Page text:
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Don't Believe Your Eyes! How to Design for Color-Blindness38:42 with Geri Coady
We often take color for granted when choosing palettes for our designs, assuming the appearance will be the same for everyone. In reality, the choices that look good to people with good color vision could cause serious usability problems for people affected by various forms of color-blindness; a type of disability that affects the perception of color and occurs in a surprisingly large percentage of the population. If you're a web designer, app designer, or game designer, this talk is for you! Geri will teach you how to create designs that are accessible to people with color-blindness without sacrificing aesthetics.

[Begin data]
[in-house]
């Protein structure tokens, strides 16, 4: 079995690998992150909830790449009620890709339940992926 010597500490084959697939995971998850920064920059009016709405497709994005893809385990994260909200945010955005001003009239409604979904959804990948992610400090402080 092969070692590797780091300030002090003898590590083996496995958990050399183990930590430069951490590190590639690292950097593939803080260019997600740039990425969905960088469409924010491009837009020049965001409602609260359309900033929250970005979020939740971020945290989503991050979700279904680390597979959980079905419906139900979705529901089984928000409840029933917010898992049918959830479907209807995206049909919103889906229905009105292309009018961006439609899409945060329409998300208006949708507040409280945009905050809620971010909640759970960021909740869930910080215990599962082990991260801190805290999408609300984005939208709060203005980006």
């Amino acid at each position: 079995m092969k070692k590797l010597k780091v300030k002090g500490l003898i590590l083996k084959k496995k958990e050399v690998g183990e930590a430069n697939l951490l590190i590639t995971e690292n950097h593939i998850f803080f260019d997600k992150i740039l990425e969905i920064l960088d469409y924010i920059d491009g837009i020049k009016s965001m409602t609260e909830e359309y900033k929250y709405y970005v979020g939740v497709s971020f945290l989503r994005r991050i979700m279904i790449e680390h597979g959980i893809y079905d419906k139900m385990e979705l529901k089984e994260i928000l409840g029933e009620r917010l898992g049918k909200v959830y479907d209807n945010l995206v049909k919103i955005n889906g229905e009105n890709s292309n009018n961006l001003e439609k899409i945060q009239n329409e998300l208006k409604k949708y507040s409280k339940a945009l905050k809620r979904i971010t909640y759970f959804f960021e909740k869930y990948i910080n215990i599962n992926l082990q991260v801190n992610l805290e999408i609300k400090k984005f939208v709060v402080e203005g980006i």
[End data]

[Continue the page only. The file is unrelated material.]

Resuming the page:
Hi guys. 0:02 It's really great to be here. 0:03 I've been to New York a few times now, but this is my 0:05 first time speaking, so I'm pretty excited to talk to you guys today. 0:08 I'm going to do a bit of a practical talk today about designing for color blindness. 0:13 So it's filled with a lot of information that you'll be 0:20 able to use right away when you get back to work. 0:23 But first I'm gonna tell you just a little bit about myself. 0:26 So my name is Geri and I am a designer and illustrator from Newfoundland Canada. 0:30 And like most of you, I imagine, I'm a pretty creative person. 0:36 I've been designing website for about 12 or 13 0:40 years, and I've been drawing for my whole life. 0:44 But back in March, I actually quit my job in advertising. 0:48 I worked up the courage and I went freelance after 0:52 working for about six or seven years in the industry. 0:55 [SOUND] So I felt like I wasn't being challenged 0:58 enough there, and I wanted to be more creative. 1:02 I wanted to hand pick my own clients. 1:04 I wanted to work on my own schedule and I wanted to travel more. 1:07 So you could say that I wanted fewer rules to follow. 1:12 So it might surprise people when I say 1:16 that I'm a big advocate of Web accessibility. 1:18 So designing for everybody including people with disabilities. 1:22 So, it's definitely more about rules and guidelines, but I think it's an important 1:26 topic and it kind of flies under the radar when we talk about creative work. 1:32 So many designers and developers hear the word accessibility and they immediately 1:37 think that having to obey like guidelines and strict rules restricts 1:43 them from being creative, but I think that is kind of a lazy way to think. 1:48 I think that is just an excuse not 1:53 to consider accessibility in your work flow at all. 1:57 So when we think about the kinds of disabilities that could affect how 2:01 people use websites, Apps or games, we 2:05 might think about more severe disabilities, right? 2:09 Like we might think about people with total blindness. 2:11 Or we might think about somebody who can't use a 2:15 mouse because they might have some kind of physical handicap. 2:17 But there's another type of disability, and it 2:22 effects a surprisingly large number of the population. 2:24 And it's not talked about so often, and that's color blindness. 2:28 So this is a quote from Albers. 2:33 And he was a painter and teacher from Germany, and he 2:35 published a very influential course on color theory back in 1963. 2:39 And he says, in visual perception a color is almost never seen as it really is. 2:43 This fact makes color the most relative medium in art. 2:50 And he's right. 2:53 Color is relative. 2:56 Not just in the way that it appears differently across different devices. 2:58 Because of screen quality or color management. 3:03 But it can also be perceived differently by different people. 3:08 And we really need to be more mindful of that when we're designing. 3:11 So we interact with color in digital media on a daily basis. 3:16 So I'm not just talking about interaction with websites, but Apps, and television 3:20 screens, banking machines, ticket kiosks, watches, appliances. 3:25 It's everywhere so, I'm you can step outside of the theatre, and see this. 3:33 So I don't really need to explain any further what I'm 3:36 talking about, and it's only going to become more and more popular. 3:39 We can only dream of the interfaces that we're gonna interact with in the future. 3:44 So, there's often a bit 3:50 of misunderstanding about color blindness, and 3:52 it really means that you can't see any color at all. 3:55 So it doesn't mean that you saw things in gray scale. 3:59 Is actually a decreased ability to see color, or 4:02 a decreased ability to tell colors apart from each other. 4:06 So, does anybody in the audience know if they're color blind? 4:10 Yeah, I see some people, yeah, that's not surprising, because color blindness is a 4:13 sex linked trait, and it's much more common in men than it is in women. 4:19 And overall, it occurs in 8% of males, but only 0.5% of females. 4:23 So, if you just stop and think about that 4:29 for a second, that's nearly 5% of the overall population. 4:31 So, we can't ignore this demographic. 4:35 So, I'm very fortunate to have good color vision. 4:39 And like other people with good color vision I used to take it for granted. 4:43 And I never really considered the effects of color blindness 4:48 until I actually met somebody who learned to live with it. 4:51 So the first person that I met who talked 4:55 openly about his condition was my college photography instructor. 4:58 And I spoke with him last year about it again. 5:03 And he told me, my design teacher, John Solowski, pointed it out 5:06 to me in my first year in my first year in Ryerson University. 5:11 I really was quite useless as a color printer. 5:14 I guess that was why black and white photography appealed to me so much. 5:17 So, for my instructor, this meant that, he decided to 5:22 work less with color photography, and more in black and white. 5:26 But for other people the effects can be a lot more devastating. 5:30 So, has anybody seen this film? 5:35 Little Miss Sunshine? 5:37 Yeah, so you probably remember the scene with Dwayne. 5:39 So, Duane was the quiet kid and he had a dream of joining the Air Force. 5:42 And then he discovered that he was color blind and 5:47 he suddenly realized that he would never pass the screening test. 5:50 So that was his only dream in life. 5:55 And at that moment he knew that it could never happen. 5:57 So, although the movie is fiction, this is 6:00 an actual situation that many people have to face. 6:03 There's a number of industries that perform screening 6:08 tests for careers where color vision is a requirement. 6:10 So, people who become hope to become 6:15 pilots or electricians engineers and lab technicians. 6:17 They often have to complete a test before they get hired. 6:23 And sometimes as, after they spend time and money on their education. 6:26 So whether these tests are actually warranted 6:31 is like another concern that's heavily debated. 6:34 Many people feel that they face discrimination after failing the vision 6:38 tests when in reality they actually have no problem performing the task. 6:42 In any scope or any part of their job. 6:47 And I once read the personal story of a man 6:49 and he received an associate degree in medical laboratory science. 6:53 And when he was assessed for a potential job he failed the color test and 7:00 the physician actually told him it was time for him to find a new career. 7:05 And he was more than capable of performing the job's duties. 7:11 And he scored high ma, marks in all of his clinicals, 7:15 but on paper, he was considered a liability to a hospital. 7:19 So, some of you might think we're just designing websites, right. 7:24 Like why? 7:29 Why should we even bother, what does this have to do with us? 7:30 But I think it's, a simple answer. 7:32 So, we don't have any control over those 7:36 controversial rules in other industries, but as designers we 7:39 do have the ability to reduce the number of 7:44 everyday frustrations that are faced by color blind people. 7:47 So I think we should all strive to make our 7:51 work as accessible as possible, out of respect for our readers. 7:53 And I think that's the right thing to do. 7:57 And if you still aren't convinced it also makes for a handy business case. 7:58 So if a person finds they're frustrating or impossible to navigate 8:04 your website because of a color problem, they'll simply find an alternative. 8:07 So again with nearly 5% of the overall population effected, it's pretty 8:11 easy to see how it can, translate into lost readership and sales. 8:16 And on a more serious note, accessibility problems can land 8:21 you in some pretty hot water in the, legal world. 8:25 So in 2011 there were three blind women from California and Kansas. 8:29 They were given permission from a district judge 8:36 to proceed with a class action lawsuit and they 8:39 filed it against Walt Disney Company for having 8:42 a website that was inaccessible to screen reader applications. 8:45 And who do you think won? 8:49 For the women one, an out of court 8:51 settlement was reached before ever going to trial. 8:53 So, you have to ask yourself, would you be prepared 8:57 to face the consequences if something like this happened to you? 9:00 So let's talk about how color blindness happens. 9:05 So, inside the typical human retina there are 9:08 two types of receptor cells, rods and cones. 9:10 And rods are the cells that allow us 9:14 to see dark and light, and shape and movement. 9:16 And cones are the cells that allow us to perceive color. 9:19 So there's three types of cones, each responsible for 9:24 absorbing blue, red and green wavelengths in the spectrum. 9:26 Sidenote. 9:32 Does anybody like the oatmeal? 9:33 Yeah? 9:35 Okay, so hands up if you like the oatmeal! 9:36 More people? 9:40 Yeah, I thought so. 9:43 So I think the oatmeal describes the science stuff better 9:44 than I could with his comment about the Mantis Shrimp. 9:48 So, in the comic he actually mentions how 9:54 the mantis shrimp has 16 different color receptive cones. 9:56 That's 13 more colors that humans can't perceive at all. 10:00 And, I, that kinda blows my mind. 10:04 I think it's amazing. 10:06 So anyway, problems when color vision occurs when one or 10:09 more of these types of cones are defective or absent entirely. 10:12 So these defects can be inherited through genetics or they can 10:17 acquired through trauma, degeneration with age or diabetes or other factors. 10:20 Dr. Jay Neitz is a famous color 10:28 vision researcher at the Medical College of Washington. 10:31 And Dr. Knight states that a person with 10:35 fully functional color vision can distinguish up to one 10:37 million different colors, while a person missing just one 10:41 type of cone is limited to just 10,000 colors. 10:44 So with this sort of defect, it's much more likely for a 10:48 person missing a type of cone to be fully aware of their condition. 10:52 So if you think about Dwayne from Little Miss Sunshine, he likely had 10:56 faulty cones because he didn't really 10:59 realize anything until he was actually tested. 11:02 So 11:06 there's three main types of color blindness and I'm 11:08 going to show simulated images of the most severe versions. 11:10 So people with the most common types of color blindness 11:14 like protanopia and deuteranopia have 11:18 difficulty discriminating red and green hues. 11:21 So an image of a color wheel might 11:24 look like this to somebody with protanopia color blindness. 11:25 And it might look like this to somebody with 11:30 deuteranopia And although red and green color issues are 11:32 the most common there are also forms of color 11:36 blindness like tritanopia, and they affect blue and yellow hues. 11:40 So, that means their color wheel could look something like this. 11:44 So let's talk about choosing appropriate colors. 11:50 So, the ability to discriminate between colors 11:56 relies on three attributes: hue, saturation and lightness. 11:59 So, many of you guys might know this already, but a refresher doesn't hurt. 12:03 So, hue is a color property, and it's what we refer to when we say 12:07 something looks red, yellow, green, blue or purple, 12:11 you know, like the colors in a rainbow. 12:13 Saturation refers to the strength of a hue. 12:17 Where the most saturated hue is the 12:20 purest color, and the least saturated appears grey. 12:22 And value, or lightness, refers to the lightness or darkness 12:26 of a color, and is achieved by adding white or black. 12:30 So, a shade is achieved by adding black to increase the darkness. 12:34 And a tint is achieved by adding white to increase brightness. 12:37 And colors like brown are actually darker shades of orange and yellow. 12:41 And colors like pink are actually lighter tints of red. 12:44 And as an illustrator, I know that one of the most 12:49 importance keys to a good painting is effective use of contrast. 12:52 So contrast creates focus and hierarchy, and it draws your eye 12:57 to the most important areas in a painting or a design. 13:01 But contrast is also one of the most important factors 13:05 in increasing the legibility for a person with a visual impairment. 13:08 And color contrast can be achieved in numerous ways. 13:13 And some are a lot more effective than others. 13:16 The contrast between light and dark colors 13:19 is the most important when creating effective contrast. 13:22 So try not to use colors that have 13:25 a similar lightness next to each other in design. 13:28 So the sampled red and green colors on the 13:32 left share a similar lightness and they don't provide 13:34 enough contrast on their own without making some adjustments, 13:37 the version on the right is much more effective. 13:40 Remember that red and green color pair, color pairs, 13:45 can cause difficulty for the majority of color blind people. 13:48 So they should be avoided whenever possible 13:51 especially when they're placed next to each other. 13:54 So contrast can also be achieved by 13:57 choosing complementary colors other than red or green. 14:00 Which are opposite each other on the color wheel. 14:03 So, these color pairs generally work better 14:06 than choosing adjacent hues on the wheel. 14:09 And 14:10 contrast also exists between cool and warm colors on the color wheel. 14:14 So if we take a color wheel and divide 14:18 it up into cool colors, like blues, purples, and greens. 14:20 And then compared them to, warm colors like reds, oranges and yellows. 14:24 Choosing a dark shade of a cool color, paired with a light tint of 14:31 a warm color will provide better contrast than two warm colors or two cool colors. 14:35 In contrast is saturation occurs when a dull color 14:42 is placed next to a more intensely saturated color. 14:46 But this technique is not that effective, so I 14:49 wouldn't really recommend it relying on it for important information. 14:52 One of the easiest tricks to achieve a good contrast in is to actually work in 14:58 gray scale before introducing any color at all, 15:02 even if you've already got a palette in mind. 15:06 So if you can make your design look good in gray scale 15:08 chances are it's going to have a better chance of retaining the contrast. 15:11 Needs for like a wider audience once you start putting the color in. 15:16 So I'm often asked if there are any safe colors that can be seen by everyone. 15:22 And unfortunately there isn't really a one size fits all kind of answer for this. 15:28 Designing for only the most common type of color blindness 15:33 is going to leave out other types of color blindness. 15:36 And that does not mean that I'm condoning everybody go out 15:39 and make grey scale websites cuz that would be pretty crazy. 15:42 But fortunately there has been research of which colors are 15:46 most likely to be discernable by the largest number of people. 15:50 So this chart was developed by the Japan based Color Universal Design Organization. 15:55 So by avoiding pure hues of red and green wherever possible, more 16:03 of the colors are individually discernable for all three forms of color blindness. 16:07 So these colors would be ideal to 16:13 use in charts and weigh finding systems especially. 16:15 So here's an App that I discovered by mistake. 16:20 It's called Color Brewer, and it was developed by 16:23 cartographer Dr Cynthia Brewer to provide color advice for maps. 16:26 But it, it actually includes color blind friendly 16:32 schemes which can be exported as a palate. 16:35 For use in Photoshop or Illustrator for anything that you wanna use. 16:38 So although certain color combinations should be avoided wherever possible, we 16:44 shouldn't spend all of our time worrying about achieving the perfect palette. 16:49 There's tons of other tips and tricks we can use to improve user experience. 16:54 So the first thing to keep in mind, is 16:59 to make sure to include color names and give examples. 17:01 So one of the most common annoyances that I've heard from people 17:06 who are color blind is that they often have difficulty purchasing clothing. 17:09 And they'll often have to ask somebody for a second 17:14 opinion on what the actual color of the clothing might be. 17:17 So, a person with protonopia might see these 17:22 guys and think that they're pretty cool, right? 17:25 But in reality, they look sort of like this, so maybe not. 17:28 So let's say that you have a website that sells t-shirts. 17:34 So if you only show a photograph of the t-shirt, it may 17:37 be impossible for the person to tell which color the shirt really is. 17:40 So, To help avoid any confusion be sure to reference 17:43 the name of the color in the description of the product. 17:47 So United Pixel Workers does a really good job of following this rule. 17:51 So the St. John's shirt from where I'm from has a bit of a quirky palette 17:54 inspired from our local flag, and I can 18:00 imagine a lot of people not really liking it. 18:02 But the description's clear on the site. 18:05 It says, there's rose [INAUDIBLE] tower on a kelly green shirt. 18:07 So that means there should be no surprises if a colorblind person see this. 18:11 So like the pink suit guys there's a pretty big difference. 18:15 So another common problem occurs when a color 18:21 filter has been added to a product search. 18:24 So this is an example from a clothing website with unlabeled color 18:26 swatches and how that might look to somebody with deuteranopia on the bottom. 18:31 So this filter from the H and M website is a little 18:37 bit better because it removes color entirely and uses the names instead. 18:40 But this method can actually create some problems of its own. 18:45 So, this technique reminds me of a student 18:49 project a couple of years ago by Natalie Dubay. 18:52 And she re-designs colored pencils to be all white with a label 18:55 printed on each stating the color name in, both, English and French. 19:01 So, that sounds like a good idea. 19:05 But the problem here is that the assumption's 19:08 made that colorblind people can't see color at all. 19:10 So this design actually forces both colorblind people and 19:14 people with good vision to actually have to read 19:19 every single label to find the pencil that they're 19:21 looking for which is not very efficient at all. 19:24 So, if we come back to the swatch example the best 19:28 solution is to use a combination of both colors and names. 19:31 So, not only will this benefit people with good color vision but it'll give color 19:36 blind people an actual starting point to 19:40 work from along with a clearly labeled name. 19:42 So this is fashion brand Ted Baker. 19:46 And they've got a pretty robust search filter on on their website. 19:49 And they've got a good combination of color swatches 19:54 and names, which is definitely the most effective solution. 19:57 So don't forget to label the colors directly, 20:02 and not through the use of a hover state. 20:04 Like in this example from Urban Outfitters. 20:06 It's not an ideal solution because although it will work on a desktop 20:11 browser, it's not really gonna work on a touch device where hovering is impossible. 20:14 So, you'll also need to be careful when choosing names for your colors. 20:20 So creative names, like the ones that you might find, on 20:26 fancy cans of paint in an interior design store or something. 20:30 They can be just as confusing as not using a color name at all. 20:34 So using words like grape instead of purple doesn't really give 20:38 the viewer any useful information about what the actual color hue is. 20:43 So is grape suppose to be purple? 20:47 Or is it suppose to be referred to red grapes or maybe green grapes? 20:50 Or what about the names smoke? 20:55 So while you might intend for it to be gray, smoke can also 20:57 appear to be white, gray white, brown, black and colored smoke exists too so. 21:00 Stick with hue names as much as possible because there's 21:06 a greater chance that the viewer will understand that a purple 21:09 shirt is purple rather than any other number of colors and 21:12 it won't actually force them to ask another person to clarify. 21:16 So take a look at the photo on top. 21:21 So, the color combinations on these men's, sweaters are described on the super dry 21:23 website as being woodland and sky, iced coffee and apple, and ashes and coral. 21:28 And the image on the bottom is how 21:37 those sweaters might look to a person with tritanopia. 21:40 So the names are completely useless. 21:43 And this is, a huge case as of why 21:47 it's so important to be inclusive to color blind users. 21:49 So how many potential customers would you be losing do to a single design decision? 21:52 So, there's a pretty high chance it'll be 21:58 quite a few especially if you're selling menswear. 22:00 So let's move on to designing maps charts, and infographics. 22:05 So, these can be a little bit more challenging. 22:09 So if you aren't able to directly label your data 22:13 regions don't rely on color coding alone like in this chart. 22:17 Try using a combination of color and texture or pattern 22:22 along with precise labels and reflect it in the key. 22:26 So combining a background with the unique pattern will always 22:30 give the user two pieces of information to work with. 22:33 And line graphs can be difficult to read if they contain intersecting paths. 22:37 So on the right it shows how the 22:41 paths blend together for a person with dudernobia. 22:43 And you can try increasing the thickness of the 22:47 line and giving one of them a different style. 22:49 And directly labeling each. 22:53 This example is much clear. 22:54 Here's a good example, from Google analytics. 22:59 So, I'm not sure how well you can see this, but on 23:01 the left is the key and on the right is the pie chart. 23:04 With each slice directly labeled. 23:07 So, even in this color blind simulation, you can make sense of the information. 23:10 But it's not really consistent on the rest of the site. 23:14 So, in another area of the Google Analytic's website, this 23:17 is an on label chart, which can be, pretty confusing. 23:21 [BLANK_AUDIO] 23:24 And here's an iconic image. 23:27 So the map of the London subway system. 23:29 So, unfortunately, the design of this map contains colors that are 23:31 likely indistinguishable from each other for, a person with a vision problem. 23:35 So this is true, obviously, not only for the London underground. 23:40 But for any other way finding system that uses 23:44 color coding as the only key in a legend. 23:47 So there are printable versions of the map available online 23:51 in black and white using patterns and shades that are distinguishable. 23:55 But the point is there would be no need for such 23:59 a map if accessibility was in mind right from the beginning. 24:02 So, also if you happen to be a person with a physical disability as well as a 24:08 vision problem, which isn't that rare, this step-free 24:14 guide map is based on the original colored map. 24:18 So you're going to have to do a lot of cross-referencing 24:21 if you aren't already familiar with the map, and the underground system. 24:24 So this is a good example of what not to do when designing forms. 24:30 So avoid labeling required fields with colored text only. 24:34 So these fields may appear identical to a color blind person. 24:39 So it's safer to use a symbol key 24:43 like an asterisk, which is symbol sorry, color independent. 24:45 So keep in mind, that some screen readers 24:50 used by people with disabilities won't read asterisks. 24:54 So an even better solution is to use a text reference right in the forms label. 24:57 So there are many tools out there, 25:04 for simulating different types of color blindness. 25:06 And it's important to check your design and catch any potential problems upfront. 25:10 Don't forget that not all color blind people will see colors as they appear in a 25:14 simulator, because they are only meant to mimic 25:19 the vision of the most strongly affected people. 25:22 So for MAC OS Windows and Lynux users 25:26 you can use an application called Color Oracle. 25:28 This act displays common colored visual impairments 25:32 as you use applications on your own screen. 25:36 So it's a full screen filter and it works thru 25:39 out the operating system independent of any software that you use. 25:41 This one is my favorite. 25:45 But you can also proof, for the two most common types 25:48 of color blindness right in Photoshop, or Illustrator, while you're designing. 25:51 And you can find that option under the View and Proof setup menu. 25:56 I think that we, as designers, are guilty of low contrast design far too often. 26:02 So, what we might think of as a subtle and 26:08 a beautifully crafted effect could be impossible to see for others. 26:11 So the WC3's web content accessibility guidelines, are recommendations for 26:16 making content on the web more accessible to users with disabilities. 26:20 So, there's three levels of conformance. 26:25 A being the lowest. 26:28 Double A being second best. 26:30 And triple A being the highest and the most strict. 26:32 So, the minimum color contrast ratio at a double A 26:37 level for text and images of text, should be four. 26:40 five to one. 26:44 So, in other words, the lighter color in a pair, must have 26:44 four and a half times as much luminance as a darker color. 26:49 And the triple A level compliance requires a contrast ratio of seven to one. 26:54 So I'm gonna pick on square here. 27:00 So, you take a look at the text in the footer on their website. 27:03 So, even for a person with good vision, 27:07 like, this is incredibly subtle and hard to read. 27:09 So the contrast ratio here actually works out to be 2.36, which is unacceptably low. 27:12 And it doesn't meet any of the levels of compliance. 27:19 So, personally, I would recommend that all body text be triple A compliant and with 27:22 headlines and less important copy meeting double A compliance at the very minimum. 27:28 And I think that square should aim to make 27:34 the contrast of that footer content at least 4.5. 27:37 Unfortunately it's pretty easy to check to see 27:41 if your palette has this kind of sufficient contrast. 27:44 So this is a tool from developer and designer Jonathan Snook and it gives 27:47 you the option to enter a color code for a background and a color code for text. 27:53 And it'll tell you if that color contrast ratio is sufficient. 27:59 And you can use the built in sliders to 28:03 adjust the colors until we actually meet the compliant ratios. 28:05 So this is a great tool to actually test your palate before going live. 28:09 And this is another great contrast checker available from developer Leah Veru. 28:12 So I love this tool because it supports any CSS 28:19 color that the browser supports, and not just hex codes. 28:23 So, it also supports transparencies, which can really come in handy. 28:27 So you should check out. 28:30 Both of these tools and see which one you like. 28:32 So for live websites you can use an accessibility tool called Wave. 28:36 And that's available as a web-based tool or as a Firefox tool bar. 28:41 So Wave could identify contrast errors. 28:46 But just because it passes a test doesn't automatically mean that the 28:49 website is accessible in reality which is something to keep in mind. 28:53 So for example here the contrast checker doesn't 28:58 notice that our red link in the header text 29:02 isn't underlined And that could blend into the surrounding 29:05 paragraph text if you're a person with color blindness. 29:08 So, if Chrome is your preferred browser, you 29:13 can try using Google's own accessibility developer tools extension. 29:16 [SOUND] So this tool allows you to inspect. 29:22 Elements and it will show you the contrast ratio 29:25 actually there in the side bar, which is very handy. 29:28 And you can run a full page audit to so, you could have a full list of warnings. 29:31 So I know that once I started getting into the habit of checking 29:39 my work in a simulator, I'd be more mindful of any potential problem areas. 29:43 And it was easier to actually avoid them in the design stages. 29:49 And it has also kind of made me question everything I see and it sort of 29:52 sends off red flags in my head if I think it's going to be serious color blind fail. 29:57 I think we all need to be a little more like 30:03 that. 30:08 [SOUND] Well it's best to consider these issues and design your App. 30:08 to be accessible by default. 30:11 Sometimes this might not be possible. 30:13 So, providing alternate styles, or allowing users to edit 30:15 their own colors is a feature to keep in mind. 30:20 So, the iChat desktop application uses colored labels to show 30:24 whether a user is available for chat away or busy. 30:29 So as you can see here, the colors 30:34 are nearly identical to a person with Protonopia. 30:35 And if you check the iChat user 30:41 preferences, you can actually find a setting that 30:43 changes the the shape of the standard circles 30:46 to green circles, yellow triangles, and red squares. 30:49 [BLANK_AUDIO] 30:53 If the style of your website or App is low contrast by default, 30:56 You could think about adding a high contrast button in a visible location. 31:01 So Belgien designer Verla Peters, she's got a great 31:05 example of this on her blog, so she actually drops 31:10 the color backgrounds, inverts the text color and changes the 31:13 link colors, simply by not loading a new style sheet. 31:18 So, I recently asked some color blind people which medium or form 31:25 of entertainment was the most difficult for them to read or use. 31:30 And one man noted that video games absolutely needed the most improvement. 31:35 So he felt that game developers didn't seem to pay much attention to 31:40 color at all even though it's pretty essential in a lot of game play. 31:44 So there have been many petitions online 31:48 from color blind gamers asking developers to 31:52 release patches To enhance games that weren't 31:57 designed with color vision deficiencies in mind. 32:01 So Catherine Albany Ward is a founder a a UK 32:04 group of color blind awareness, and she suggested that game 32:07 developers should place warnings on the game packaging or the 32:10 game download page, if color is essential to game play. 32:15 So she says that it's, it's like it contains traces of 32:19 nuts labels so at least you know, you're not wasting your money. 32:22 So fortunately some companies are starting to listen to 32:26 this feedback and the developers of this game, created 32:28 an alternate colorblind mode and they asked for public 32:32 feedback to make sure that it passed the test. 32:35 It's called, Faster Than Light. 32:37 So not much needed to be done. 32:39 But you can see that they added stripes to the red zones. 32:40 And they changed some of the outlines to blue. 32:44 So despite wide, widespread problems, with 32:47 other aspects of gameplay during the launch. 32:50 The latest Sim City game actually supports three different color blind modes. 32:53 So, I'm just gonna show you a short video from BBC journalist, 32:59 Dave Lieber, where he talks about his experiences as a color blind gamer. 33:03 [SOUND] 33:08 I'll get it. 33:13 >> I clean a bug. 33:22 >> [SOUND] 33:23 When I play video games, sometimes even the simplest 33:26 things such as telling which team I'm on can be 33:28 made all the more difficult due to the fact that 33:31 I struggle to tell a difference between red and green. 33:32 [SOUND] 33:35 Right now, I'm playing Call of Duty Black Ops, which 33:38 is one of the biggest selling games of last year. 33:40 And when I play a multiplayer game, my friends names appear in green. 33:42 But enemy's names appear in red. 33:47 [SOUND] 33:48 We've treated the images, so you can 33:51 see what people with red-green colorblindness see. 33:52 Now you can see just how difficult it is to 33:55 tell the difference between the red and green name tags. 33:58 [SOUND] I shot one of my own players. 34:01 Now his name tag did appear above his head but, I couldn't tell which color it was. 34:08 He doesn't die in this circumstance, but what does happen is that 34:12 because I fired my weapon, I will now show up on the map. 34:15 And all the enemies were Syrian. 34:18 Fortunately, Triumph, the developers of this particular Call of Duty game, have 34:20 added an option which allows me to change certain colors in the game. 34:24 My enemies' names now appear in dark orange, 34:28 my friends sky blue. 34:33 Triumph told me that one of the reasons why this option has 34:36 been added is simply because their lead tester is, in fact, color-blind himself. 34:38 Of course, Call of Duty isn't the only game in this problem. 34:43 One of his big competitors, a game called Kill Zone, also had 34:46 complaints from gamers saying they couldn't 34:49 tell the difference between the two teams. 34:50 [NOISE] >> So I'm just gonna skip through this. 34:51 But as you can see, so, in this video, 34:55 color blindness and gaming can be a real frustration. 34:58 It's great to see many developers heading in the right direction 35:01 but there is still a long way to go for some. 35:04 So I was more than a little disappointed to hear Nintendo tell the same 35:07 journalist that as developers try to make 35:11 their games as accessible as possible, but that 35:14 it was not possible to cater to the needs of all the players 100% of the 35:17 time So here's a quote I love from developer Mark Marquis at Filament Group. 35:22 He says, when I build a website my goal is 35:27 to build a website for anyone that cares to use it. 35:30 Maybe I don't always get everything 100% right, but I'm going to keep trying. 35:34 And when someone asks me why I couldn't make something work. 35:38 I'm trying is a damn sight better answer than because I didn't have to. 35:43 So there's been a lot of talk about the future of color 35:48 blindness over the past couple of years, and Dr. Knights who I mentioned 35:51 earlier is a bit of a celebrity in the field of color vision 35:54 and, he and his colleagues actually 35:57 managed to cure color blind squirrel monkeys. 35:59 So, some squirrel monkeys have a form of color blindness 36:03 that's very similar to the color blindness that humans experience. 36:06 So, before getting treatment, the monkeys were trained to touch the 36:10 location of a colored patch hidden in a field of grey dots. 36:13 But they became frustrated whenever the dots were red or green. 36:17 So Dr. Knight's and his colleagues injected genes 36:21 with a red pigment in cone cells, and 36:24 within twenty weeks the monkeys were able to 36:26 touch the screen, and distinguish between red and green. 36:28 That's a pretty incredible discovery. 36:32 So, you also might have heard about the color 36:35 blind glasses that are available on the market these days. 36:36 So they're designed to alter the light coming into 36:40 the eye to increase the contrast between problem colors. 36:42 So to kind of give the colors a boost, but, its important to remember that these 36:44 advances in technology, do not give us an excuse to ignore color accessibility. 36:50 Laser surgery and corrective lenses for every 36:56 day vision problems have been around for years. 36:59 Yet we don't, or we shouldn't, ignore the 37:02 need for appropriate font sizes on the web. 37:04 And right now the technology is pretty expensive. 37:08 It can cost up to $800 for a pair of these glasses. 37:11 And there's already conflicting reports on whether 37:14 they actually work or not for everybody. 37:16 And as for curing it completely, who knows what the price of color blind gene therapy 37:20 could cost in the future, and surgery does not come without its own set of risks. 37:26 So these options will likely be a luxury for many 37:31 people, meaning there's always going to be people being left out. 37:33 Accessibility expert Derek Featherstone stated that we need 37:38 to aim for the stars, set a high 37:42 standard, and keep pushing ourselves to do more to include as many people as we can. 37:44 And I couldn't agree with him more, designing with color 37:49 blindness in mind isn't something that should complicate your work flow. 37:52 Don't be afraid to ask for feedback. 37:56 Finding somebody with color blindness who can test your work, and 37:58 give you their opinion is not as hard as you think. 38:02 So, reach out on Twitter, Facebook, and I think you could be surprised. 38:05 So, like elegant typography engaging content and efficient code. 38:10 Color's another powerful tool for crafting enjoyable user experience on the web. 38:15 So I really hope that these color accessibility tips, 38:21 will become an important part of every responsible designer's workflow. 38:24 And that we'll all strive towards making the web accessible to all. 38:29 And let's try to not leave anyone behind. 38:33 Thank you. 38:35 [SOUND] 38:38